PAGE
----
Watchdogs compete in a two-newspaper town

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We noted at the beginning of the semester that northeastern Pennsylvania is a journalist’s dream come true. That’s playing out this month as two newspapers in Wilkes-Barre fight to scoop one another in coverage of a blossoming county scandal involving inappropriate use of taxpayer funded debit cards.

The battle has tongues wagging on the gossip blogs, with many proclaiming the Citizen’s Voice the winner. But it’s far from over at this point.

The story of the mishandled debit cards came to light Oct. 19 when the Voice reported that Luzerne County Commissioner Greg Skrepenak was defending the decision to allow employees to spend county money using debit cards and not requiring receipts for purchases.

Less than a week later, the Voice followed up on the story, reporting on Oct. 24 that the county controller’s office had “not received any documentation regarding debit card purchases.”

The next day, both the Voice and the Leader carried articles about  how county officials were not following established policy and had failed to produce records establishing that the cards were being used for appropriate county purchases. A day later, the county manager suspended use of the debit cards.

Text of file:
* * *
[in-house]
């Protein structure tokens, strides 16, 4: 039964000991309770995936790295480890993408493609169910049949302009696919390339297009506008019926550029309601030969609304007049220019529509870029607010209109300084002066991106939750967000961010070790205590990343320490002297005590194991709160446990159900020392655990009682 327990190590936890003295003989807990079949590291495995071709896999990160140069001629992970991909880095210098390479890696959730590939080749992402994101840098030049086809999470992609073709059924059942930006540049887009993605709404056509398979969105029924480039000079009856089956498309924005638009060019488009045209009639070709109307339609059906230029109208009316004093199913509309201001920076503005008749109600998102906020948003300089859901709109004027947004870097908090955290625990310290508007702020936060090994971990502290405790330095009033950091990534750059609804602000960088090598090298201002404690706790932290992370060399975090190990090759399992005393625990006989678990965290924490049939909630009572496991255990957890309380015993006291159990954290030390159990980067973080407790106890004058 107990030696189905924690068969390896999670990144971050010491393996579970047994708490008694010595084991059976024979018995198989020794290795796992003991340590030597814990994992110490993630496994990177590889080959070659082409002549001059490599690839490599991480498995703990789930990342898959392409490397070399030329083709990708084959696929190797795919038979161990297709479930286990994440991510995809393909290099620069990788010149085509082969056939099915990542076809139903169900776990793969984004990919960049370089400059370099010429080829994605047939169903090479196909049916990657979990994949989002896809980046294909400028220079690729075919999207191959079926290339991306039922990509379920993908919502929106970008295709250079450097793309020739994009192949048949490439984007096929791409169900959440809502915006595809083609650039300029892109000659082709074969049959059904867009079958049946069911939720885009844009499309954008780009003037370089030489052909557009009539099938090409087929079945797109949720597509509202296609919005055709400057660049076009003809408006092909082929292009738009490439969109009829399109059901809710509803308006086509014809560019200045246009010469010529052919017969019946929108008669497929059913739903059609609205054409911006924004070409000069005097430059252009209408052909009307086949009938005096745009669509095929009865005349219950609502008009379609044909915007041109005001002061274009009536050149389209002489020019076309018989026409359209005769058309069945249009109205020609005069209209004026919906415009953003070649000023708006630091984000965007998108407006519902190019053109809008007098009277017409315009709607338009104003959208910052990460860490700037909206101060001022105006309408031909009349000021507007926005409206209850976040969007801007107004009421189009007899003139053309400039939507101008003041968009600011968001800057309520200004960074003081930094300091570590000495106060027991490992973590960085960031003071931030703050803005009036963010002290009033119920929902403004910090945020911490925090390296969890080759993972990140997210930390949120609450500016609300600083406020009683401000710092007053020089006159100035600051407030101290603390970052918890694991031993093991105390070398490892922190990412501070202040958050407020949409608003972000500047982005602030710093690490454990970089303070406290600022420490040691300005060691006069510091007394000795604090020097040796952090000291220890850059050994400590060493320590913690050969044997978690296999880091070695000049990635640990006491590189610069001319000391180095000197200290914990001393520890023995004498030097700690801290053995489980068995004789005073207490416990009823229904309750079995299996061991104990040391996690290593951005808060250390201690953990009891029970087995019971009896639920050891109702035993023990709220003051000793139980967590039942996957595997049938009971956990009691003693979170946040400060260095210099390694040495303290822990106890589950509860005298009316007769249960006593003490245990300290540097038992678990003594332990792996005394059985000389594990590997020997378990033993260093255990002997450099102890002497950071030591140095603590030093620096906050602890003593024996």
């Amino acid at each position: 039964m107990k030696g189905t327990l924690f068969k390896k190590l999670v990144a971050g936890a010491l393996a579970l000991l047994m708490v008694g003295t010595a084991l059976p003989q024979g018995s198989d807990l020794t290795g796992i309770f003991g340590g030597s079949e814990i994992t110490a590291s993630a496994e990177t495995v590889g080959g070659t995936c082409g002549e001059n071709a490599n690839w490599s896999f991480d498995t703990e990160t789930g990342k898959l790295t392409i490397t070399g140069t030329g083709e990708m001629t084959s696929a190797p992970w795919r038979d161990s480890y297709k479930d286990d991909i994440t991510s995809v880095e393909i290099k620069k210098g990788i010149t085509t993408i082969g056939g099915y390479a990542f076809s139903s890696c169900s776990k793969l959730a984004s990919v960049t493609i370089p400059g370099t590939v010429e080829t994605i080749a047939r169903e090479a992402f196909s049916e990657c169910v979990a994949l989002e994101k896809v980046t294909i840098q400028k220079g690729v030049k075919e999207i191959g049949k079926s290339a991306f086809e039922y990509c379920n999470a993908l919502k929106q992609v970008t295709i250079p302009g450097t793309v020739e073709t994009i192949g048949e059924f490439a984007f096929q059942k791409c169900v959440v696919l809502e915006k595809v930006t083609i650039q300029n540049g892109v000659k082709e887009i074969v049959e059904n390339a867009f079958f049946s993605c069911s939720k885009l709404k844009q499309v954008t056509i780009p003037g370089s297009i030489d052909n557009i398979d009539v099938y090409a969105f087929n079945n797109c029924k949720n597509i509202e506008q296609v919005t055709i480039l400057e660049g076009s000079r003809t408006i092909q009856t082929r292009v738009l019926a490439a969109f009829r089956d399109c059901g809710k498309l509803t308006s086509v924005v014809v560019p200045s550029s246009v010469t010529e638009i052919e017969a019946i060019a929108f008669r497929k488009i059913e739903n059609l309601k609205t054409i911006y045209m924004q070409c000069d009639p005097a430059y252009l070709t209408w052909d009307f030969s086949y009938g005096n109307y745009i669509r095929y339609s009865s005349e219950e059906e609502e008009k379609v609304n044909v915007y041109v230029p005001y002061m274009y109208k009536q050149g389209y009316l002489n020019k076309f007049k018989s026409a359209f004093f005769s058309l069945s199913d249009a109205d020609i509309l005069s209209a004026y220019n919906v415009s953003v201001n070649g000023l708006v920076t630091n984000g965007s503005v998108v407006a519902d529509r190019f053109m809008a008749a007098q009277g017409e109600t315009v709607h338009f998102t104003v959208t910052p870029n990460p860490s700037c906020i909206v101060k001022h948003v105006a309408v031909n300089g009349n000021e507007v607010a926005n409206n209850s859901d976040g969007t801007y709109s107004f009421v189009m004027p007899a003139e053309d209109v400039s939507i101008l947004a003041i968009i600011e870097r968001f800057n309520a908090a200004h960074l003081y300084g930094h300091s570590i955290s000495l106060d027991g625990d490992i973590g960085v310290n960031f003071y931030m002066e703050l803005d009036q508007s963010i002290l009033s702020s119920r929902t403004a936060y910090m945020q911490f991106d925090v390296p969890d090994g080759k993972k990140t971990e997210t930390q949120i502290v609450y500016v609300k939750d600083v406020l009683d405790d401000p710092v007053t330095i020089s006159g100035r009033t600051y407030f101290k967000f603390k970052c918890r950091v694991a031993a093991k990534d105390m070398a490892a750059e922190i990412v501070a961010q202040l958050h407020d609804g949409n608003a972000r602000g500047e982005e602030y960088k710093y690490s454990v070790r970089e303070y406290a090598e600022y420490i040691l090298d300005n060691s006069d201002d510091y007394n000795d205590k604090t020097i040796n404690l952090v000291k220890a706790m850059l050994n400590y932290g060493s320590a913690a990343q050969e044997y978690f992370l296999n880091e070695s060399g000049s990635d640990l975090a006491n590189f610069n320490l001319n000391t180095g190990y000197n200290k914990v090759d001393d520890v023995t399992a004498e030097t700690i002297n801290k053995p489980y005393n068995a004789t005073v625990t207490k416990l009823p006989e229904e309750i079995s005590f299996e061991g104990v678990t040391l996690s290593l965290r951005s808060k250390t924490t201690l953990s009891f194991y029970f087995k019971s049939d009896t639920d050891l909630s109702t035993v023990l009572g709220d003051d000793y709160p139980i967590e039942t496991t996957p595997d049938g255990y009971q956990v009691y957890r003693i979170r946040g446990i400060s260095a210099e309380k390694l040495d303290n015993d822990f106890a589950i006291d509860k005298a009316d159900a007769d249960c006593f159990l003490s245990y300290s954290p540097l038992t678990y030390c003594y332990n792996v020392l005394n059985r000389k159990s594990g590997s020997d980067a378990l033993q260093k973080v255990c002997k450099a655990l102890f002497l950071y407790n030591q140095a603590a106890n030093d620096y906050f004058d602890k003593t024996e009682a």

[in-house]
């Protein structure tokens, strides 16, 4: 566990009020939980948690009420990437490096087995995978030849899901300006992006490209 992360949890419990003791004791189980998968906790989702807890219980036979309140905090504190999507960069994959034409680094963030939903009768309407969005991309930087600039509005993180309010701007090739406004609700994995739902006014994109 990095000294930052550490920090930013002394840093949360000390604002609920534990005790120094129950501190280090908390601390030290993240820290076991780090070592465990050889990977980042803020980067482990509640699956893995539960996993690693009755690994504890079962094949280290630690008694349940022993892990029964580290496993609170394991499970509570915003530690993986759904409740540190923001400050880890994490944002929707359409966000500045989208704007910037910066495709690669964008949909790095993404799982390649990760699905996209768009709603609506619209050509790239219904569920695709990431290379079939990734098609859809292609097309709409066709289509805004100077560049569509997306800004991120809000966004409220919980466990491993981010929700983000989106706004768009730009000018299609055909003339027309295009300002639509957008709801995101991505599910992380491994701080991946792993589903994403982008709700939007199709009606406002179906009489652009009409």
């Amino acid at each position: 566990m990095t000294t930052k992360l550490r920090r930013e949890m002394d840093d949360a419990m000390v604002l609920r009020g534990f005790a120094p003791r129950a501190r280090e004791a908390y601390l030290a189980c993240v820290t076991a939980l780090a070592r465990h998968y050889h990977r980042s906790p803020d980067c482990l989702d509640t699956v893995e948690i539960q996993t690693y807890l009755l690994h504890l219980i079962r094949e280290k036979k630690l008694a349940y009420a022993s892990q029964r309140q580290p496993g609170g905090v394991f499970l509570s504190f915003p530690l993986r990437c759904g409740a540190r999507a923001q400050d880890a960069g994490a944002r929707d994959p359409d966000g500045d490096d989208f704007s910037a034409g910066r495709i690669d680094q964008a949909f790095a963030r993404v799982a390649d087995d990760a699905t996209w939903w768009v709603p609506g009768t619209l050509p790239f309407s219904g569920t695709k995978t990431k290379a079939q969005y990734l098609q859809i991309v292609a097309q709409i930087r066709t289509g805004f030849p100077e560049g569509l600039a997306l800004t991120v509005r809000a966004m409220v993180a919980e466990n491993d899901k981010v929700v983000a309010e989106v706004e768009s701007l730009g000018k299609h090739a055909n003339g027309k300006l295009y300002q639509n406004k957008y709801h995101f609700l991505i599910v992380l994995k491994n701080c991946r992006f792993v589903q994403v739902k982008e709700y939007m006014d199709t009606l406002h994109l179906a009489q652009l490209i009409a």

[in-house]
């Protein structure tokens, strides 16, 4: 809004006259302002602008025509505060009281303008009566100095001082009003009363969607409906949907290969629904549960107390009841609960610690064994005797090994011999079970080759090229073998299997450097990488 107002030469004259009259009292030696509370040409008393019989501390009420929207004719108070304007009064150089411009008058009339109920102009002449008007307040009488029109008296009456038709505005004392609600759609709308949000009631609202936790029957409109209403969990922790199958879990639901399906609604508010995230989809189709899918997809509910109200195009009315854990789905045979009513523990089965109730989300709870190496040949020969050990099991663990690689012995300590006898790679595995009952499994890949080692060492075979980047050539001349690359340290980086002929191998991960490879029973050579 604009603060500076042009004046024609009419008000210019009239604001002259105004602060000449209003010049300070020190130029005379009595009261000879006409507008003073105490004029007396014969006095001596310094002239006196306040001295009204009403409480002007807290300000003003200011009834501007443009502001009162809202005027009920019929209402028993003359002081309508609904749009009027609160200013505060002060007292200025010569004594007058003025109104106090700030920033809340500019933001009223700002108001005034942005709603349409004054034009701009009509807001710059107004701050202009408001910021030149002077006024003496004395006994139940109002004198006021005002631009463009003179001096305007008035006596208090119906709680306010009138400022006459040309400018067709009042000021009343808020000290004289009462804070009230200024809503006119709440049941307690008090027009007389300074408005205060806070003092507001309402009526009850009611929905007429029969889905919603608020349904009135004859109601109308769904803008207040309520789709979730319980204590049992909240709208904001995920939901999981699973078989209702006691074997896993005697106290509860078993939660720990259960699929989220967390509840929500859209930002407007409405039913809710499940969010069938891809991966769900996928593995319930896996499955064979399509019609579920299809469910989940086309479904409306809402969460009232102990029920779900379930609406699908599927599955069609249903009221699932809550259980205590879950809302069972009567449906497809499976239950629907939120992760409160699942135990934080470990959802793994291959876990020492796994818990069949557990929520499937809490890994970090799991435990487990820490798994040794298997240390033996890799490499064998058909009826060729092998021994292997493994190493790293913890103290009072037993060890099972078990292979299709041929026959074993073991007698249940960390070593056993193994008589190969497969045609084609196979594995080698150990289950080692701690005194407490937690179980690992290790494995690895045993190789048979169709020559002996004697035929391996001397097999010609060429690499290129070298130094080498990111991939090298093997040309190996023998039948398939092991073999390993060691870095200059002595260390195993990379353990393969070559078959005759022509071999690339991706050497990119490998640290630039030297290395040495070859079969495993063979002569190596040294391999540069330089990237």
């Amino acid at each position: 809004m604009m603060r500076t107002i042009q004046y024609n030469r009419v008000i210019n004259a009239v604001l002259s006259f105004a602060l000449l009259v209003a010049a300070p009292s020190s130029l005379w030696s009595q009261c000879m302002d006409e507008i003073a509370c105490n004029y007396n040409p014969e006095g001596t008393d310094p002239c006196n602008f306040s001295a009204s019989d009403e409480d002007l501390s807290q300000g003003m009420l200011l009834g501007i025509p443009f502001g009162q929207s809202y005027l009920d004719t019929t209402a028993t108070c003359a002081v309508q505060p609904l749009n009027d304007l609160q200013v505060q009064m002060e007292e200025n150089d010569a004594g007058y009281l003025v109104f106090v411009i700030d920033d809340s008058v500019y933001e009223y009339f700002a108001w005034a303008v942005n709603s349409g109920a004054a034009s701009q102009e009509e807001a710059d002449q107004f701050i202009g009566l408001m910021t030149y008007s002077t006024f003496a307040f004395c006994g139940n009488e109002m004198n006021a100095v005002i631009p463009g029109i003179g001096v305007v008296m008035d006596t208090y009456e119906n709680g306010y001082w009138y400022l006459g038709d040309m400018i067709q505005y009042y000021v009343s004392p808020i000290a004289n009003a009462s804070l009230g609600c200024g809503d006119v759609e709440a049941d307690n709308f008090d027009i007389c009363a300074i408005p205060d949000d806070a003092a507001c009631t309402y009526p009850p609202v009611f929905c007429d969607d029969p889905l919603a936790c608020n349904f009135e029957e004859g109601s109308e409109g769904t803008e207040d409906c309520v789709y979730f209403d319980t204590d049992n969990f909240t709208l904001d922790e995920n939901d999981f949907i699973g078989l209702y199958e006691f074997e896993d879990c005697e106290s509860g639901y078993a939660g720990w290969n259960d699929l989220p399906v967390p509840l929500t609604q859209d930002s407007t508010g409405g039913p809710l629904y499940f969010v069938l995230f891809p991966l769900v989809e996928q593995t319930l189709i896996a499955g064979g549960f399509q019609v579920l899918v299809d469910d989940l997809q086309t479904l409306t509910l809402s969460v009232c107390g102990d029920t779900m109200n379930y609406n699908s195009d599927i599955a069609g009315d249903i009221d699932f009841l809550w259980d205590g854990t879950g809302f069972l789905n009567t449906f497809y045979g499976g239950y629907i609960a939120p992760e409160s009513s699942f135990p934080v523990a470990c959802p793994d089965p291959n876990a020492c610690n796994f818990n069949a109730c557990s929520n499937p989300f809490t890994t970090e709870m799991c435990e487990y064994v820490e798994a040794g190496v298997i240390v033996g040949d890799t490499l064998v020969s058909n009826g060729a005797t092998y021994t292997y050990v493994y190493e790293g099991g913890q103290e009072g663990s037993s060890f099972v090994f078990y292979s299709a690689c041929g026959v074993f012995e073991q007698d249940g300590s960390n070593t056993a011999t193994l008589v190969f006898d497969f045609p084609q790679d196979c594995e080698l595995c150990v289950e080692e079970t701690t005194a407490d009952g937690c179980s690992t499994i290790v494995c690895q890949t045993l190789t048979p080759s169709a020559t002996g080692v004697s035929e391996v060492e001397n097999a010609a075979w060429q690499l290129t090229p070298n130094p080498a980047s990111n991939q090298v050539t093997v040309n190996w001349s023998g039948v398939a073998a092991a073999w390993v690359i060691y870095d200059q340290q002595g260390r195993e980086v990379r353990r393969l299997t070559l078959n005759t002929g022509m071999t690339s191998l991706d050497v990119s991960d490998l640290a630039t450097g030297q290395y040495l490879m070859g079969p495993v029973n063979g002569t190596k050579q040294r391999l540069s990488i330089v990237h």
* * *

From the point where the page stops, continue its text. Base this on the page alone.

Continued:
Since late November, the papers have been reporting on the scandal almost daily, uncovering a variety of questionable debit card purchases, including $896 for a meal at Paris Le Rotisserie and a $71 bill at a Vegas strip club.

Today the Voice reported that a Deputy Warden Sam Hyder rang up nearly $2,700  in debit card expenses on a trip that did not entail the kind of training that county officials had claimed and which was supposed to have included free meals and lodging.

Meanwhile, the Leader carried an interview with Hyder in which he denies that the charges were improper and calls the investigation a “witch hunt.” Hyder has admitted he lied during his previous interview with the Voice in which he denied that he was responsible for the $71 bill at a Vegas strip club.

The debit card purchases total more than $40,000, including some $10,000 by Commissioner Skrepenak. At the same time, the county is borrowing more than $15 million to cover this year’s budget deficit.

To this point, the “Scoop Scoreboard” clearly has the Citizen’s Voice ahead.  However, there appear to be numerous stories still unreported, including new allegations about improper use of county-owned vehicles.

One can only hope both newspapers will rise to the challenge. Wilkes-Barre is one of a handful of two-newspaper towns left in the nation. The struggle to outdo one another, while serving a vital public role as a watchdog on local government, is some of the best fun one can have in journalism.


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This blog is maintained by Dr. Matthew M. Reavy as a service to journalism students at the University of Scranton.



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